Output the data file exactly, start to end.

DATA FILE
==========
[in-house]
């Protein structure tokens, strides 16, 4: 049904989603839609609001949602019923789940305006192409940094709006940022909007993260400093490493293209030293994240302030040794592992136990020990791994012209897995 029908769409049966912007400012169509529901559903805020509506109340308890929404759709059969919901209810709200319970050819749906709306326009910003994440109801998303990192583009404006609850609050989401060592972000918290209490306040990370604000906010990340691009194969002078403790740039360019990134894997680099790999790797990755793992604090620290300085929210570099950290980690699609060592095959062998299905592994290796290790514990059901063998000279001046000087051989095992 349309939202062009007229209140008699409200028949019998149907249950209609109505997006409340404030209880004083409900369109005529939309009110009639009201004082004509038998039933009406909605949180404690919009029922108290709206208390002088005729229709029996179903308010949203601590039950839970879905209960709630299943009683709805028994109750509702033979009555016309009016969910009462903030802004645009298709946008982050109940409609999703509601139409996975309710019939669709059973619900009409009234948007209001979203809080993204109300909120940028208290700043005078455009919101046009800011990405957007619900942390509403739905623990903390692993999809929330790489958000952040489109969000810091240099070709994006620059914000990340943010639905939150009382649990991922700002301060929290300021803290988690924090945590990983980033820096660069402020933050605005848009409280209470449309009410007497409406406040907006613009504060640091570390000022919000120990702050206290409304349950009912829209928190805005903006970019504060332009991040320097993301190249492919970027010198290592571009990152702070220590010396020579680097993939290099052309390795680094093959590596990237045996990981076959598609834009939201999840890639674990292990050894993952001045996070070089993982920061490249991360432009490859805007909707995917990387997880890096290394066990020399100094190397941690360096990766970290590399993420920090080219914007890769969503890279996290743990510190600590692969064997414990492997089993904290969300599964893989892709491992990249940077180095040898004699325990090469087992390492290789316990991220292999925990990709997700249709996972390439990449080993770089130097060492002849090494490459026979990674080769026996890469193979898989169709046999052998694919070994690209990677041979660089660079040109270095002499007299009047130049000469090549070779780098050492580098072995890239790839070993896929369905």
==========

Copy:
[in-house]
């Protein structure tokens, strides 16, 4: 049904989603839609609001949602019923789940305006192409940094709006940022909007993260400093490493293209030293994240302030040794592992136990020990791994012209897995 029908769409049966912007400012169509529901559903805020509506109340308890929404759709059969919901209810709200319970050819749906709306326009910003994440109801998303990192583009404006609850609050989401060592972000918290209490306040990370604000906010990340691009194969002078403790740039360019990134894997680099790999790797990755793992604090620290300085929210570099950290980690699609060592095959062998299905592994290796290790514990059901063998000279001046000087051989095992 349309939202062009007229209140008699409200028949019998149907249950209609109505997006409340404030209880004083409900369109005529939309009110009639009201004082004509038998039933009406909605949180404690919009029922108290709206208390002088005729229709029996179903308010949203601590039950839970879905209960709630299943009683709805028994109750509702033979009555016309009016969910009462903030802004645009298709946008982050109940409609999703509601139409996975309710019939669709059973619900009409009234948007209001979203809080993204109300909120940028208290700043005078455009919101046009800011990405957007619900942390509403739905623990903390692993999809929330790489958000952040489109969000810091240099070709994006620059914000990340943010639905939150009382649990991922700002301060929290300021803290988690924090945590990983980033820096660069402020933050605005848009409280209470449309009410007497409406406040907006613009504060640091570390000022919000120990702050206290409304349950009912829209928190805005903006970019504060332009991040320097993301190249492919970027010198290592571009990152702070220590010396020579680097993939290099052309390795680094093959590596990237045996990981076959598609834009939201999840890639674990292990050894993952001045996070070089993982920061490249991360432009490859805007909707995917990387997880890096290394066990020399100094190397941690360096990766970290590399993420920090080219914007890769969503890279996290743990510190600590692969064997414990492997089993904290969300599964893989892709491992990249940077180095040898004699325990090469087992390492290789316990991220292999925990990709997700249709996972390439990449080993770089130097060492002849090494490459026979990674080769026996890469193979898989169709046999052998694919070994690209990677041979660089660079040109270095002499007299009047130049000469090549070779780098050492580098072995890239790839070993896929369905």